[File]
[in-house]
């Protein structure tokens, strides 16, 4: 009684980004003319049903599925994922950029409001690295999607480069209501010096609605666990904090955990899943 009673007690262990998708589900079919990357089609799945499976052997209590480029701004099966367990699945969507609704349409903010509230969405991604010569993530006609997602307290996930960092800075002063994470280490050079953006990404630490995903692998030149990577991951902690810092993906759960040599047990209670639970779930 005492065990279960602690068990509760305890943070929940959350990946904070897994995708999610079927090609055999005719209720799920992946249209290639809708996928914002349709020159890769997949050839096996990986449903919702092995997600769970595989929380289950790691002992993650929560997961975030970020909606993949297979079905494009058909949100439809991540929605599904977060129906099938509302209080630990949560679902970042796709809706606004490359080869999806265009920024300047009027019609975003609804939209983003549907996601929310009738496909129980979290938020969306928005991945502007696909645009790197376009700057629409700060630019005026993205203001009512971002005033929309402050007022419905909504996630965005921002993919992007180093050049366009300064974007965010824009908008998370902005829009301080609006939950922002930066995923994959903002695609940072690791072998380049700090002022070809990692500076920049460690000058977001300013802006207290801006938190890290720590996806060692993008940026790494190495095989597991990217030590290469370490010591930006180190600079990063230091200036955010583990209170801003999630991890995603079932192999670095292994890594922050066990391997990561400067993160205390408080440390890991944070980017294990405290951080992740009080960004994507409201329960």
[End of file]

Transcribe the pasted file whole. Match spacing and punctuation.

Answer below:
[in-house]
């Protein structure tokens, strides 16, 4: 009684980004003319049903599925994922950029409001690295999607480069209501010096609605666990904090955990899943 009673007690262990998708589900079919990357089609799945499976052997209590480029701004099966367990699945969507609704349409903010509230969405991604010569993530006609997602307290996930960092800075002063994470280490050079953006990404630490995903692998030149990577991951902690810092993906759960040599047990209670639970779930 005492065990279960602690068990509760305890943070929940959350990946904070897994995708999610079927090609055999005719209720799920992946249209290639809708996928914002349709020159890769997949050839096996990986449903919702092995997600769970595989929380289950790691002992993650929560997961975030970020909606993949297979079905494009058909949100439809991540929605599904977060129906099938509302209080630990949560679902970042796709809706606004490359080869999806265009920024300047009027019609975003609804939209983003549907996601929310009738496909129980979290938020969306928005991945502007696909645009790197376009700057629409700060630019005026993205203001009512971002005033929309402050007022419905909504996630965005921002993919992007180093050049366009300064974007965010824009908008998370902005829009301080609006939950922002930066995923994959903002695609940072690791072998380049700090002022070809990692500076920049460690000058977001300013802006207290801006938190890290720590996806060692993008940026790494190495095989597991990217030590290469370490010591930006180190600079990063230091200036955010583990209170801003999630991890995603079932192999670095292994890594922050066990391997990561400067993160205390408080440390890991944070980017294990405290951080992740009080960004994507409201329960």